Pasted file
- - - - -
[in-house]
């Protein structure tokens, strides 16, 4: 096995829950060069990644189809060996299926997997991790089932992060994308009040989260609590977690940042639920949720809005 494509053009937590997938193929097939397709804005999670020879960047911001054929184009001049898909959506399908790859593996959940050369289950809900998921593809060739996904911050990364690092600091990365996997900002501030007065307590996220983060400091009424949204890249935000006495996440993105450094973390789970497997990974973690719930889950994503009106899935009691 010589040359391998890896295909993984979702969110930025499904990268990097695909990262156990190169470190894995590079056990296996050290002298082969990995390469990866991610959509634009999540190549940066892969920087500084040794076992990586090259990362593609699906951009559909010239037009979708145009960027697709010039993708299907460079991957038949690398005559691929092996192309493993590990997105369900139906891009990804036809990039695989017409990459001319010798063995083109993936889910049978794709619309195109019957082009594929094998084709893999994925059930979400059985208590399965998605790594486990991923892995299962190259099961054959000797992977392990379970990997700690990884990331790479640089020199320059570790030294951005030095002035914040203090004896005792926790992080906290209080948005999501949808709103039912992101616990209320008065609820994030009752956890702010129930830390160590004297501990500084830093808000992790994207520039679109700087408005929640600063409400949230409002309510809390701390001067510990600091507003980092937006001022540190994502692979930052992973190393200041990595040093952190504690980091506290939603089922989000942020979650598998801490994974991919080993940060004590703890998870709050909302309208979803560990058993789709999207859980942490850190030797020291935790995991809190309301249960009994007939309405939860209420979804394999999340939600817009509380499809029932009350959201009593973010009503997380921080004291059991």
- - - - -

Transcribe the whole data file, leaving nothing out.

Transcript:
[in-house]
């Protein structure tokens, strides 16, 4: 096995829950060069990644189809060996299926997997991790089932992060994308009040989260609590977690940042639920949720809005 494509053009937590997938193929097939397709804005999670020879960047911001054929184009001049898909959506399908790859593996959940050369289950809900998921593809060739996904911050990364690092600091990365996997900002501030007065307590996220983060400091009424949204890249935000006495996440993105450094973390789970497997990974973690719930889950994503009106899935009691 010589040359391998890896295909993984979702969110930025499904990268990097695909990262156990190169470190894995590079056990296996050290002298082969990995390469990866991610959509634009999540190549940066892969920087500084040794076992990586090259990362593609699906951009559909010239037009979708145009960027697709010039993708299907460079991957038949690398005559691929092996192309493993590990997105369900139906891009990804036809990039695989017409990459001319010798063995083109993936889910049978794709619309195109019957082009594929094998084709893999994925059930979400059985208590399965998605790594486990991923892995299962190259099961054959000797992977392990379970990997700690990884990331790479640089020199320059570790030294951005030095002035914040203090004896005792926790992080906290209080948005999501949808709103039912992101616990209320008065609820994030009752956890702010129930830390160590004297501990500084830093808000992790994207520039679109700087408005929640600063409400949230409002309510809390701390001067510990600091507003980092937006001022540190994502692979930052992973190393200041990595040093952190504690980091506290939603089922989000942020979650598998801490994974991919080993940060004590703890998870709050909302309208979803560990058993789709999207859980942490850190030797020291935790995991809190309301249960009994007939309405939860209420979804394999999340939600817009509380499809029932009350959201009593973010009503997380921080004291059991």